In a recent blog poston his website, Doyle Brunson (pictured) seemingly came to the defense of the figures allegedly involved with the downfall of Full Tilt Poker. On Monday, Brunson used his official blog to offer his opinions on the Full Tilt Poker fiasco and included inside knowledge he had regarding the situation.
“I feel I was privy to things lots of people weren’t because my best friend, Jack Binion, was interested in buying Full Tilt and did a lot of due diligence,” Brunson stated in the post. Just as quickly, however, the two-time World Series of Poker Main Event champion emphasized what he wrote was simply his opinion on the issue.
“Was Full Tilt guilty of gross negligence and terrible mismanagement? Yes, of course,” Brunson conceded. Brunson then revealed that Full Tilt’s Ray Bitar, who was named in the original U.S. Department of Justice Black Friday documents, seemingly took over control of the company in 2008. This was done at the request of the largest stockholder, Chris Ferguson, and allegedly put Bitar at the helm of every aspect of Full Tilt’s operation.
“The site under Bitar’s direction started paying the stockholders huge dividends as the business grew,” Brunson stated. Then, he looked to the reader for an explanation of what happened to the company: “If you were a stockholder, would you question the management of a company sending you hundreds of thousands of dollars each month? I doubt you would.”
According to “Texas Dolly,” once the financial troubles began to mount for Full Tilt – seizure of money by the DOJ, processors not clearing deposits, and the loss of a way to get money to the site were all mentioned – Bitar (pictured) continued to issue payments to stockholders and attempted to work his way out of the situation. “Bitar might have worked things out, but Black Friday happened and everything came to the surface,” Brunson wrote.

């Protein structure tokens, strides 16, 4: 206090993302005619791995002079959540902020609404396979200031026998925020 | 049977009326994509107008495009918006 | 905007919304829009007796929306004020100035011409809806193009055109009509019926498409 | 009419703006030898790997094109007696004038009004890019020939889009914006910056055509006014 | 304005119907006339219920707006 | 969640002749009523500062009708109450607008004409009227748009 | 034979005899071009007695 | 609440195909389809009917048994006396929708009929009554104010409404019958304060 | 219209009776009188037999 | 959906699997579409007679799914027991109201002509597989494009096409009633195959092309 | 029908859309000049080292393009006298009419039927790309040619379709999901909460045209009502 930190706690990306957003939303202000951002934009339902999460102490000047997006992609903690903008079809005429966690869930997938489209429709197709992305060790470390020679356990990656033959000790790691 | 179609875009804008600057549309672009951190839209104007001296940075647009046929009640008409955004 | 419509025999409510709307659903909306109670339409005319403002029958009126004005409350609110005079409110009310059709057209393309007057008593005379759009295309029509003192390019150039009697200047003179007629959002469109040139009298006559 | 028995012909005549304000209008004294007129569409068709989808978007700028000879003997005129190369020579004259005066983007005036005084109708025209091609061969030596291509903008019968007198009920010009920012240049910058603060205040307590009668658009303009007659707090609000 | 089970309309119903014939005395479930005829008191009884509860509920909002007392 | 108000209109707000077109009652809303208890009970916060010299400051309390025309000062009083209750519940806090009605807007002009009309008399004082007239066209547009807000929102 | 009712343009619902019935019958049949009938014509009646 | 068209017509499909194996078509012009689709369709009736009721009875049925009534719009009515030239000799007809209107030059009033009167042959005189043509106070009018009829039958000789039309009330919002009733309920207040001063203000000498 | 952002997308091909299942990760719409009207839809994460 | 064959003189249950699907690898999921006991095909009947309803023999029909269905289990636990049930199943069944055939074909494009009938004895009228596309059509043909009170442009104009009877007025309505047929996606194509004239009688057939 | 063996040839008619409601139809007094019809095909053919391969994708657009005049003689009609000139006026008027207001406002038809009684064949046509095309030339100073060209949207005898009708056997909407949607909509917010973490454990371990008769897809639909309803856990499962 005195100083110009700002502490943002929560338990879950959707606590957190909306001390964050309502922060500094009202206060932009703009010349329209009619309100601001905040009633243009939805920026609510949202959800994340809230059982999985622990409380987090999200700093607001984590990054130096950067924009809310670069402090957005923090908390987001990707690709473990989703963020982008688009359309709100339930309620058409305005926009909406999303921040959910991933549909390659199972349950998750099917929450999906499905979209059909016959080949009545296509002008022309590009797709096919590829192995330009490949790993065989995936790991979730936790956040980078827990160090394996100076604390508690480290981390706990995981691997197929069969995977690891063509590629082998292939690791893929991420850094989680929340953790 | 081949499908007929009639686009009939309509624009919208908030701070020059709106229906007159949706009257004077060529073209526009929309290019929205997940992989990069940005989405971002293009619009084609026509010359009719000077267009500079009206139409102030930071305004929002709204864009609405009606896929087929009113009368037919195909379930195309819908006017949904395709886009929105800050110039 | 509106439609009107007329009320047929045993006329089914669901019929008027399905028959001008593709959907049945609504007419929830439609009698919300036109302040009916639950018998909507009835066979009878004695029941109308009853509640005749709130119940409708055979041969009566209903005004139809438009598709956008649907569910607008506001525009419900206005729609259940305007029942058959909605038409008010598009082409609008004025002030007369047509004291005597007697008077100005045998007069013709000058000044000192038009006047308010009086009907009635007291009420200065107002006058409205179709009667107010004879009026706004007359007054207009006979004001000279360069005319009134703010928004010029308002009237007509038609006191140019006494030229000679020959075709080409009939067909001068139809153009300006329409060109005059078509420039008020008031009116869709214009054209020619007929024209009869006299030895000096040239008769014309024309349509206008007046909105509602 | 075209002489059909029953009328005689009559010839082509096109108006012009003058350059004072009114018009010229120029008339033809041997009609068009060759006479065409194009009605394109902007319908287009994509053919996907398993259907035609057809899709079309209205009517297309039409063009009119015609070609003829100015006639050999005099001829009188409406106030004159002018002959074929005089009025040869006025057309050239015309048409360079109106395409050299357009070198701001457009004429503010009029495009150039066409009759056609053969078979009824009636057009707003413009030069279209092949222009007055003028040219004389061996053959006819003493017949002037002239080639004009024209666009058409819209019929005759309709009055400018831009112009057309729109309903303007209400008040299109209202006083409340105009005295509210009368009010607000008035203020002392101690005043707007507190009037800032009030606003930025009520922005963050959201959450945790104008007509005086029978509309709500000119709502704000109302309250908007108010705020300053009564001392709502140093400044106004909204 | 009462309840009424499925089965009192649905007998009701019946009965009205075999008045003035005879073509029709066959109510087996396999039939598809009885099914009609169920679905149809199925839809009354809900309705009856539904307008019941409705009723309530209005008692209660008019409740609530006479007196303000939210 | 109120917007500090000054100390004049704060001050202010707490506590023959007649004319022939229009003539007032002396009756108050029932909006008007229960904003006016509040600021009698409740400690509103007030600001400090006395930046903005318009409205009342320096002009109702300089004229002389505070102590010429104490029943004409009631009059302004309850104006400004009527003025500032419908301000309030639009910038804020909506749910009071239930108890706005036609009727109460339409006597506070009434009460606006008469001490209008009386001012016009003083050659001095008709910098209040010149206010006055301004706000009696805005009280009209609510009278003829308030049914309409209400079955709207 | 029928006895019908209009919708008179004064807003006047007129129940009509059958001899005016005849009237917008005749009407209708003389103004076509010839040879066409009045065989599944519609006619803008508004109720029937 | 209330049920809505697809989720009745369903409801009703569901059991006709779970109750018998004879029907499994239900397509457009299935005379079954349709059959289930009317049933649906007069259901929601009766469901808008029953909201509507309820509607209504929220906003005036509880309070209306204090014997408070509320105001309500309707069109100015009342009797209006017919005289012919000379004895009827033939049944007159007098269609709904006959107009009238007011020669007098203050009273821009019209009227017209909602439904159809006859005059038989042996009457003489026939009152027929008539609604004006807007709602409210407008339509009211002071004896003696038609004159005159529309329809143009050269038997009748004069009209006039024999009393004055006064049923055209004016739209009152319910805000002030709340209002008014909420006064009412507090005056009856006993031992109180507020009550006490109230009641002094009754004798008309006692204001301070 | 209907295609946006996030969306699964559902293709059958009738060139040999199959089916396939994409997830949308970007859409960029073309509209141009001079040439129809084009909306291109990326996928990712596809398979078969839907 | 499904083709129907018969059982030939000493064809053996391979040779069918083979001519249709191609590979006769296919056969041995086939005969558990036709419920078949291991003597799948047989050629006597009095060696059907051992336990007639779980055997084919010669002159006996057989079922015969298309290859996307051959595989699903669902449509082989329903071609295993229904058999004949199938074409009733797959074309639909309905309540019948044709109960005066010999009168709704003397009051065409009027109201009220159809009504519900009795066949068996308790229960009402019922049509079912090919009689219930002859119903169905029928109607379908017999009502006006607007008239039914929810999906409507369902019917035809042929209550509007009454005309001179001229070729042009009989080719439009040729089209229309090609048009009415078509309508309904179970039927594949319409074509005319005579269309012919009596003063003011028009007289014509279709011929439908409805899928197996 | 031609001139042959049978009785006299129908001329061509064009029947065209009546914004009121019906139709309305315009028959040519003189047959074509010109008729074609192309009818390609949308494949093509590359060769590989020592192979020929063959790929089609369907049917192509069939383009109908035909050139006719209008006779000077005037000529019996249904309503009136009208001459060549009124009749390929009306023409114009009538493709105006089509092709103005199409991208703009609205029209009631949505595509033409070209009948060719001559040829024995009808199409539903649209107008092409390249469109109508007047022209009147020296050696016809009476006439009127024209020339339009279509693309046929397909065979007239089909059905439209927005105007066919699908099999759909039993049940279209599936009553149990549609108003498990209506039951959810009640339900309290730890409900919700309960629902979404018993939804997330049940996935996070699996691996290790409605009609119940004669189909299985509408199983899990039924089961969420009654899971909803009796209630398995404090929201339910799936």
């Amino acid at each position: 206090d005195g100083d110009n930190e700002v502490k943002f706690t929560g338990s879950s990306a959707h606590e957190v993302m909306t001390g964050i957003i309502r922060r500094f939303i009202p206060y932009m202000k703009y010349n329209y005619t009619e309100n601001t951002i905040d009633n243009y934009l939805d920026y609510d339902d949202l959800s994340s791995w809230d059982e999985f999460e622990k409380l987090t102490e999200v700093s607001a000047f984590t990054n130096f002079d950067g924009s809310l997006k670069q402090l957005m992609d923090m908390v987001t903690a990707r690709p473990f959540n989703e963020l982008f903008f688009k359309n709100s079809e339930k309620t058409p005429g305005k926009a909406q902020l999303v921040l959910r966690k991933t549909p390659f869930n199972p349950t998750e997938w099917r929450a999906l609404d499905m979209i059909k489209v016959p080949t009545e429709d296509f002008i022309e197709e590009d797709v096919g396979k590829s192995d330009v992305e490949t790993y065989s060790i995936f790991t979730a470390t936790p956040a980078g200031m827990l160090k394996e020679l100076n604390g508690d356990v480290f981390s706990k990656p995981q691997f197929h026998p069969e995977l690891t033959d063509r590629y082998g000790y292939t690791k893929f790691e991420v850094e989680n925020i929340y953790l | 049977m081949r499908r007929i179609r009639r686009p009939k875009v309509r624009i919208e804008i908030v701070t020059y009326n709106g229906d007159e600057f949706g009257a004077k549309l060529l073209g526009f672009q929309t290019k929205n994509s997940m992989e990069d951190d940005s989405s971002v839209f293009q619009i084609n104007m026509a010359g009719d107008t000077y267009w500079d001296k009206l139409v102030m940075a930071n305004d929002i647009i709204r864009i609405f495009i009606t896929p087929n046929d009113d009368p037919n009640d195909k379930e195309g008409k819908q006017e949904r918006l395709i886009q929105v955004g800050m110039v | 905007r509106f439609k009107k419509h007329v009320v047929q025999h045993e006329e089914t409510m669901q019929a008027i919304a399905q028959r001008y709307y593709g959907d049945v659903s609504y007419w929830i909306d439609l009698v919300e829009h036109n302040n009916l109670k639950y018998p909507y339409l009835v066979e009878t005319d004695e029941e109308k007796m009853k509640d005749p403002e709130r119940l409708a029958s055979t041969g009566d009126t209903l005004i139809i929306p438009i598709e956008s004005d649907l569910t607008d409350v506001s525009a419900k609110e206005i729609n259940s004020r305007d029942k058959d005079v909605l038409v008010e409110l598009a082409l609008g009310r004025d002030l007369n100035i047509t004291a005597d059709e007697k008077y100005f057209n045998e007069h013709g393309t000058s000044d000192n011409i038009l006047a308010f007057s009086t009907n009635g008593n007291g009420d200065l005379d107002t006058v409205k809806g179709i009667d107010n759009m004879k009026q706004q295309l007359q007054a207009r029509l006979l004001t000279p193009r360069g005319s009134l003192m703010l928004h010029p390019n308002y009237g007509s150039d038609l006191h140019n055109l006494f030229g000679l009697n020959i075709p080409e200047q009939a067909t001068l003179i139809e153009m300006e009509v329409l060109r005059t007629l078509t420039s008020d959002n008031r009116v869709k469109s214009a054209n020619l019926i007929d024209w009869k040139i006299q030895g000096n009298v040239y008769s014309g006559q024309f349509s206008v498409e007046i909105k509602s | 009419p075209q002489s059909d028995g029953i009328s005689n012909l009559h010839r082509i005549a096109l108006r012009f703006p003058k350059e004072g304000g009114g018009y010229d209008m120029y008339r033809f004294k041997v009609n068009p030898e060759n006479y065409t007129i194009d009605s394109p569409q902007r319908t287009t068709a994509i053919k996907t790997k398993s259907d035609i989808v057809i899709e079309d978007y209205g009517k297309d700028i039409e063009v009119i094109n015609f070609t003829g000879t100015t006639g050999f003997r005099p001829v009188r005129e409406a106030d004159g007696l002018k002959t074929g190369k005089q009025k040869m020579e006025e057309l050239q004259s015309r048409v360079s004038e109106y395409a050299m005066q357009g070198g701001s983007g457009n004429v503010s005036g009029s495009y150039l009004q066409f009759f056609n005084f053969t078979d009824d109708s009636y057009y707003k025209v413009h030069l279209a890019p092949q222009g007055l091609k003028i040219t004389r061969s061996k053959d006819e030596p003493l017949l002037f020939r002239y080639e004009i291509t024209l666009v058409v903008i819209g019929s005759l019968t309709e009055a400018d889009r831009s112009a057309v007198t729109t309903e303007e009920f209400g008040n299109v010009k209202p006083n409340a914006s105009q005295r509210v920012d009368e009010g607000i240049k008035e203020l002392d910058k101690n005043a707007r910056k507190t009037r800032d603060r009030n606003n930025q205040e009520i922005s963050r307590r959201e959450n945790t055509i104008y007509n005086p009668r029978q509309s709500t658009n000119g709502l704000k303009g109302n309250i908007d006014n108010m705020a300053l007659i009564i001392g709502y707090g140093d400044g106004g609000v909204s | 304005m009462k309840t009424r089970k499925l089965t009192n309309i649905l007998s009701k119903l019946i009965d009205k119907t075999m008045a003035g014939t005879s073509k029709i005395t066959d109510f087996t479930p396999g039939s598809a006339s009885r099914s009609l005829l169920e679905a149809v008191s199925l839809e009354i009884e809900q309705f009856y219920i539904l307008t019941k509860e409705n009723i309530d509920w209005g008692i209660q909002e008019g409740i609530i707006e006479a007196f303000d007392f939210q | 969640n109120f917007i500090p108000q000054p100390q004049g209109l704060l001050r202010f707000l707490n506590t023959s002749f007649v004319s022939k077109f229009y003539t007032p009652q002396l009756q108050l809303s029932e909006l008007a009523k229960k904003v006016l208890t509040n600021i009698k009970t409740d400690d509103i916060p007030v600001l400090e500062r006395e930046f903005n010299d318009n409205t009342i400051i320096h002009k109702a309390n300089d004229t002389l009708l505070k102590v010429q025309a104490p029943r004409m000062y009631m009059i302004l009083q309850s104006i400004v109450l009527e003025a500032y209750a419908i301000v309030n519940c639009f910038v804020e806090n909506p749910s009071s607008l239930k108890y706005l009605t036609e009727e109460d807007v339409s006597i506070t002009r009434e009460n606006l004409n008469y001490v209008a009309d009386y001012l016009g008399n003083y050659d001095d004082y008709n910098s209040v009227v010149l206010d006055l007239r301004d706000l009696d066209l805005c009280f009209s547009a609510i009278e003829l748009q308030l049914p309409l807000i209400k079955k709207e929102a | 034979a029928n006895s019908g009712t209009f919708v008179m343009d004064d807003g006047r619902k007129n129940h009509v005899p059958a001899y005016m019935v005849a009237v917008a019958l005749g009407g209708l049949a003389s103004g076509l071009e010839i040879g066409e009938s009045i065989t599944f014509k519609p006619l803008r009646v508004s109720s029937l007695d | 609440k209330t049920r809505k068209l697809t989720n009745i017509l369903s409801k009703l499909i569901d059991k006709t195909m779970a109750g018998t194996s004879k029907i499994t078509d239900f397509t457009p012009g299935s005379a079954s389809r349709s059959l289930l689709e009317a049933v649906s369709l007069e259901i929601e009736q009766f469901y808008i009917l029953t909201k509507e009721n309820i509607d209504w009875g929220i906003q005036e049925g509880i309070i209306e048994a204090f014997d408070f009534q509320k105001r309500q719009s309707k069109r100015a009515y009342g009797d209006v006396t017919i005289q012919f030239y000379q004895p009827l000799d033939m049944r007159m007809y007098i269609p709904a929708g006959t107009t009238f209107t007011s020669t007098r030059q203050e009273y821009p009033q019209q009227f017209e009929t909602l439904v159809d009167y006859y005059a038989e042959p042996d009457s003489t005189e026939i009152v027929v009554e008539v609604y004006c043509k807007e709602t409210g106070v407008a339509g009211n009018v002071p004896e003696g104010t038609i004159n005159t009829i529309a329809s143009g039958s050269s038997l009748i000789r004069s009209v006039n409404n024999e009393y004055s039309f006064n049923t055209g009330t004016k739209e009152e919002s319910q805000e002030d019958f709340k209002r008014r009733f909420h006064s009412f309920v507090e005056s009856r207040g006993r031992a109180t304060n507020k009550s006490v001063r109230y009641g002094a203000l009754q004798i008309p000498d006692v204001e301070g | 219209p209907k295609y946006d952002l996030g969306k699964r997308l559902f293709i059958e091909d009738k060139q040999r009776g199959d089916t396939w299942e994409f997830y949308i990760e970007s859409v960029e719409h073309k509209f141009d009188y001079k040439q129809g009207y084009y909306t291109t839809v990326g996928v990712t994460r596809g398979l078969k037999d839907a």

When it came to the stockholders who received windfalls of cash, Brunson offered an explanation: “All of the stockholders said they knew nothing of the financial problems. I’m not defending nor persecuting anyone… Ferguson had a lot of faith in his friend Bitar. I’ve been in contact with Lederer and, when someone I’ve known for years, trusted, and respected looks me dead in the eye and says he didn’t know about the financial problems, call me a big old Texas sucker because I will believe them.”
As a way to end his post, Brunson stated, “All of the Federal agencies will do a thorough and complete investigation. I believe the truth will finally come out when the DOJ signs off on the case.” In September, Lederer (pictured), Ferguson, and Rafe Furst were all named by the DOJ as operating a Ponzi scheme.
In the meantime, Brunson offered some sage advice to the poker community: “I know the majority of the poker world wants blood and believes they did know. I believe time will tell us the answer to that. I don’t want to take a baseball bat and crush their grapes and I don’t want to keep them from rejoining the poker world. Where do you stop the level of responsibility? The most widely read book in the world says, ‘Let someone with no quilt cast the first stone.'”
The final words are probably in response to fellow poker pro Daniel Negreanu, who has made his feelings on the subject well known through outlets like a British poker magazine (where he called the Lederer family “scoundrels”), his own blog at Full Contact Poker (where he said, “Ray is a buffoon, Howard is arrogant, and Chris is a liar”) and in a video blog released last week (where he advocated old school Vegas justice in saying he would have no problem with Lederer being “bashed in the nuts with a baseball bat”).
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